• Create a single band and set the process mode to Expand.

  • Decrease the Range knob and set a negative value to begin downward expansion. The signal level will start to attenuate as soon as it drops below the Threshold. The effect will also increase the dynamic range of the material.

  • For more controlled and precise results, set a harder Knee value so you can be more surgical with the Threshold.

  • Adjust the Attack and Release controls to taste. Faster attack times set how quickly the expansion responds while the release is used to control the tails of drum hits. For example, faster release times will significantly reduce the sustain of the drum hits.

  • Adjust the ratio as needed. Lower ratio values are more gentle and transparent sounding, while higher values give you more exaggerated results.

  • Optional: There is also an Expert tab that offers more advanced options to dial in your sounds further.

Targeting Drum Hits

Multiband dynamics plugins like Waves C6 are excellent at targeting and treating specific frequency ranges in drum loops or full mixes. For example, you may have a drum loop where you would like to emphasize the snare without affecting the hi-hats. In this scenario, single-band upward expansion would not work well because it will affect other drum elements in the loop.

However, multiband expansion will allow you create a band that isolates the snare. In Waves C6, for example, features six independent floating bands that work great at accentuating targeted sounds. Try these settings as a start:

  • Solo one of the bands.

  • Adjust the frequency and Q controls to isolate the appropriate frequency range.

  • Set fast attack and release times to give you more surgical precision.

  • Increase the Range control to taste. Range sets both the ratio and the maximum gain change.

  • Positive values also apply upward expansion.

  • Pull down the Threshold until your happy with the signal level response.

  • Adjust the Gain control as needed.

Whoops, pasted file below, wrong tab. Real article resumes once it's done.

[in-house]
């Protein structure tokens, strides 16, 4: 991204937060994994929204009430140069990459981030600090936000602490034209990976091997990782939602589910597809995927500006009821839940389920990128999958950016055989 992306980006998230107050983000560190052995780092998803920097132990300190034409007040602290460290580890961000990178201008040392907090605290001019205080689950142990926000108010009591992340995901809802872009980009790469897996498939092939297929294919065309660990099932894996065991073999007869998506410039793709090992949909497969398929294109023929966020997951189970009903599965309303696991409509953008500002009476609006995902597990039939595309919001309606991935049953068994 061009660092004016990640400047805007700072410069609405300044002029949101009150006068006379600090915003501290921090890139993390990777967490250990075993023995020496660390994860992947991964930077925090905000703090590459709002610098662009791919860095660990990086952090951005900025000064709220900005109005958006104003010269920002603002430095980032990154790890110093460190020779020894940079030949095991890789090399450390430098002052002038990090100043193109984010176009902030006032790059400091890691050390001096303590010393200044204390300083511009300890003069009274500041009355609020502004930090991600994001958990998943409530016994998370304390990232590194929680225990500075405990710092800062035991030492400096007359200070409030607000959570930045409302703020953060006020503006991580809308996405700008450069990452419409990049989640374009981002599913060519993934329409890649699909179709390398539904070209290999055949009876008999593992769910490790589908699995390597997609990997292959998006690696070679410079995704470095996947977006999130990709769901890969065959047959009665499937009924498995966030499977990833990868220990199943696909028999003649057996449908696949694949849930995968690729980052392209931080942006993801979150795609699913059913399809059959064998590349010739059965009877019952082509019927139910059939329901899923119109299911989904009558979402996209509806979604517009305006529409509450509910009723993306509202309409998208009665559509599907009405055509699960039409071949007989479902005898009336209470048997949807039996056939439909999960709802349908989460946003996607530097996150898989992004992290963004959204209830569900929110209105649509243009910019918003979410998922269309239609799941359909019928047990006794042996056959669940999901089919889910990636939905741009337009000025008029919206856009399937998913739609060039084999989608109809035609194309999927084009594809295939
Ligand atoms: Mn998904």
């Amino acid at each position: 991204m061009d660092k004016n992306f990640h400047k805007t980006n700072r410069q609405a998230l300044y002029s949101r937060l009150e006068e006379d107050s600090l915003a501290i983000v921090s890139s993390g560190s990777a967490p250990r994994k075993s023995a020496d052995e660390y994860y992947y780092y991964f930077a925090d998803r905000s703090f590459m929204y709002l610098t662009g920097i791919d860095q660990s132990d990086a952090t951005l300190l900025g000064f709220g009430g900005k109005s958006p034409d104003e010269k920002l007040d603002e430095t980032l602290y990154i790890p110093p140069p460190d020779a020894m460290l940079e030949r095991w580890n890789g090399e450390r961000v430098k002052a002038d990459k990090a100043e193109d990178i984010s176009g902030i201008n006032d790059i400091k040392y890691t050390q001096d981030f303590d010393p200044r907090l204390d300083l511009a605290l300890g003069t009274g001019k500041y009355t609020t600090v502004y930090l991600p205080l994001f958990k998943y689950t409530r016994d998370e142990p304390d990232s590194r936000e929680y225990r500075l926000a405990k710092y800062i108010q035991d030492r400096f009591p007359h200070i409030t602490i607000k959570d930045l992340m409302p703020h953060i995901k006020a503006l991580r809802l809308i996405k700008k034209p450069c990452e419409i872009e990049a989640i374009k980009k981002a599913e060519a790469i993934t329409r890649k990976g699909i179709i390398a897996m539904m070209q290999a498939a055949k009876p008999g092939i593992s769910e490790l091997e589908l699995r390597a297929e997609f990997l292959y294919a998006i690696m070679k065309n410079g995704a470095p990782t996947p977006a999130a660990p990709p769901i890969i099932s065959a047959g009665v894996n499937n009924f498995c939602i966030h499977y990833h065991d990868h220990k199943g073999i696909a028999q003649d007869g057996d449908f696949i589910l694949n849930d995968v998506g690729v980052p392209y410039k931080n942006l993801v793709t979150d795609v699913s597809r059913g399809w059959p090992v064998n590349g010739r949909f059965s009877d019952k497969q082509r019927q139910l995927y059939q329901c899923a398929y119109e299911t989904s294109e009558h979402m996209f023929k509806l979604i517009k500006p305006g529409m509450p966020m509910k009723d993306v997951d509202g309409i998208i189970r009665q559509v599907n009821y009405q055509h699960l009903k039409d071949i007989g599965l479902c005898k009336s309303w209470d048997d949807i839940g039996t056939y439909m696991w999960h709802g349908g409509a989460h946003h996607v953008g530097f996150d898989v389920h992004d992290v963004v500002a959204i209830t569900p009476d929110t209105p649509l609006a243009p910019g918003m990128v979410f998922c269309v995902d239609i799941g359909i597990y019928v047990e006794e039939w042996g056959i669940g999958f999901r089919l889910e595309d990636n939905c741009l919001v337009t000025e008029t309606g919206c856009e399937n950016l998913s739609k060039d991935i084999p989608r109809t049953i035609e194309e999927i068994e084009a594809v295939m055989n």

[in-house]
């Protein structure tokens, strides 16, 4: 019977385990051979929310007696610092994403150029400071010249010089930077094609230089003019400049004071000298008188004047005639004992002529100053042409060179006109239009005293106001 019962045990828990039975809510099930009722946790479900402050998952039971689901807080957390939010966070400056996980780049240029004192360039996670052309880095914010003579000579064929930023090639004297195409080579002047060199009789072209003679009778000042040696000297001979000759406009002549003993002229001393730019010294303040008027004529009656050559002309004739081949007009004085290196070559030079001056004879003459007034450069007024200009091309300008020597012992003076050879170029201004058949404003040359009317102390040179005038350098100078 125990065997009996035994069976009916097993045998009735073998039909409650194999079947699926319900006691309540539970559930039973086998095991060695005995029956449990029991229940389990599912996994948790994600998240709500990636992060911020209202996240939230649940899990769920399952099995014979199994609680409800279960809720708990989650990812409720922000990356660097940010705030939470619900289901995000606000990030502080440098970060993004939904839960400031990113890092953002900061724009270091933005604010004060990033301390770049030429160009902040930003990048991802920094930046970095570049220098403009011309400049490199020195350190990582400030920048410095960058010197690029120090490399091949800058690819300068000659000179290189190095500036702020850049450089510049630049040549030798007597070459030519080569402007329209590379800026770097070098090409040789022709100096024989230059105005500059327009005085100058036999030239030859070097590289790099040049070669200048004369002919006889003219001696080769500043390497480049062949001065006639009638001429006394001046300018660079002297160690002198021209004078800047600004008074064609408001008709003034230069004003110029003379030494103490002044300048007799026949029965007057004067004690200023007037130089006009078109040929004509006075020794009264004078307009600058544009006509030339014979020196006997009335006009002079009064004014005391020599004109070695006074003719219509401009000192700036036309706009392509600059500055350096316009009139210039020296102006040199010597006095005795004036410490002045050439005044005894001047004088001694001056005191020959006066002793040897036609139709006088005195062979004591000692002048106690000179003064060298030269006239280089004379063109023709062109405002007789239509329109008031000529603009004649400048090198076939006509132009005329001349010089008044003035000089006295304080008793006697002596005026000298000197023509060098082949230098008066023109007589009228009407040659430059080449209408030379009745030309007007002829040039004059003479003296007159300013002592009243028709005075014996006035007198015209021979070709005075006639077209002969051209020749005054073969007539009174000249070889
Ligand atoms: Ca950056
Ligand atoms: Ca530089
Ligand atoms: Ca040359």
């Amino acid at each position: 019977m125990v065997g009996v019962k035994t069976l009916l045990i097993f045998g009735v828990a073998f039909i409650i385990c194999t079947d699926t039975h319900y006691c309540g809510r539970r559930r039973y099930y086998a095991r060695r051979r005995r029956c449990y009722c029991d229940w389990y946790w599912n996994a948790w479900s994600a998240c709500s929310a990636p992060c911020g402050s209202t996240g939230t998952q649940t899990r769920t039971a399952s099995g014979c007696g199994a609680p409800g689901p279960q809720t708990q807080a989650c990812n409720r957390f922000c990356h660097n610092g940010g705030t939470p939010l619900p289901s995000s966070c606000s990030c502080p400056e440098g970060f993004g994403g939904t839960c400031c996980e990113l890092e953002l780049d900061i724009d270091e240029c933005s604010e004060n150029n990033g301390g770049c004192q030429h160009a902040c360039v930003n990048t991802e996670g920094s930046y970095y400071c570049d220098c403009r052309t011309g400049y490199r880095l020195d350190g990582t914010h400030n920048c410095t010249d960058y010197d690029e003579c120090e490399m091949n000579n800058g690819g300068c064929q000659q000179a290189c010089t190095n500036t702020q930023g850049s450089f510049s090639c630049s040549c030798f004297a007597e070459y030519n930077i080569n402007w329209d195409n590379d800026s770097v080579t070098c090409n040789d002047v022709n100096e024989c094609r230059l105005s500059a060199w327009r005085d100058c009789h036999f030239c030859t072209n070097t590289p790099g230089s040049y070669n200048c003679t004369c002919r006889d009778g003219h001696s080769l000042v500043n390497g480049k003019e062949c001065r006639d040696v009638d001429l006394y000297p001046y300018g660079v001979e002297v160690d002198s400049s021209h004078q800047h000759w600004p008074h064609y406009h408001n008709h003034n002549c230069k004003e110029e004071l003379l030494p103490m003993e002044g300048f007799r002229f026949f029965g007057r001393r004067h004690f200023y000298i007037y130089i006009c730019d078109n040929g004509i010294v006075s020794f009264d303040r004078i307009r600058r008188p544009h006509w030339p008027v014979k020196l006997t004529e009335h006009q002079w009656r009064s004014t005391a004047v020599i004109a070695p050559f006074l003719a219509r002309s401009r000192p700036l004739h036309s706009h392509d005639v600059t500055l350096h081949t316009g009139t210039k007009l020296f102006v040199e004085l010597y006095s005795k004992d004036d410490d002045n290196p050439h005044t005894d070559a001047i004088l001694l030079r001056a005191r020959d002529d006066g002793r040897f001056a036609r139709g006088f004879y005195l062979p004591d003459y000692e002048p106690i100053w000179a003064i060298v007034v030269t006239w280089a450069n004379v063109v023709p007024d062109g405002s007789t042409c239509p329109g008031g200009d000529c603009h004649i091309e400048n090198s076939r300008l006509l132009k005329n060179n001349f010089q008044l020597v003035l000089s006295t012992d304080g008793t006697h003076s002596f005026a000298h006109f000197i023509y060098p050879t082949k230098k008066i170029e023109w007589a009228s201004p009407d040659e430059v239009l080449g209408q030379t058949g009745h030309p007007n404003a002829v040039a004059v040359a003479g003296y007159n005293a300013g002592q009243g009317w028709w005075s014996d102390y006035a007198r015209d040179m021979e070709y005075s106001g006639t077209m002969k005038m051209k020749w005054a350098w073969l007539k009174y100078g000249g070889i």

Restoring Dynamics

Upward expansion also works great at adding dynamic range back into poorly recorded drum tracks or over-compressed recordings. Using plugins like Waves C4, the company's older multiband compressor, you can apply upward expansion to restore punch to flat, over-processed recordings. Try these settings to start:

  • Load the Unprocessor preset.

  • Ensure all Range controls are set to positive values. Positive Range values apply upward expansion whenever the signal goes above the Threshold.

  • Adjust the Master Threshold for some reasonable expansion.

  • In most cases, the peaks and punch are mightily squashed in over compressed material. Faster attack times will help restore these peaks. Also, longer release times will help bring the presence and sustain back into the material.

Removing Reverb Tails

Downward expansion can also be deployed to reduce excessive reverb tails that cause clarity issues. In some cases, a gate will serve well at removing such reverb tails. However, there may be times where you want to tame them rather than completely remove them.

Downward expansion is a much gentler effect, cleaning up tails without totally removing the depth and character of the reverb. For example, this technique can work great at shaping the decay of a long reverb tail on a snare to make room for other drum elements.

Waves C1 features an Expander mode that works well at controlling reverb tails in drum recordings. Try these settings to start:

  • Switch the mode of the Gate/Exp module to Expander.

  • Set a negative noise floor value with the Floor control. The lowest value will chop the reverb tail off completely. Try starting around -15dB for a subtler effect.

  • Adjust the Attack and Release controls. Faster attack times set how quickly the expansion responds. Faster release times will significantly reduce the decay of the reverb tail.

  • Increase the Threshold until you begin reducing the reverb tail without affecting the tone and decay of the drum elements.

The methods outlined above are examples of various ways to use expansion to process your drums. However, these techniques can be used to treat the dynamic range of other sound sources as well.

In addition, these versatile tools can be used either for conventional sonic refinements or creatively to liven up your mixes. While not the most essential tool for every mix, expansion can be just the thing you need to inject some life into a track.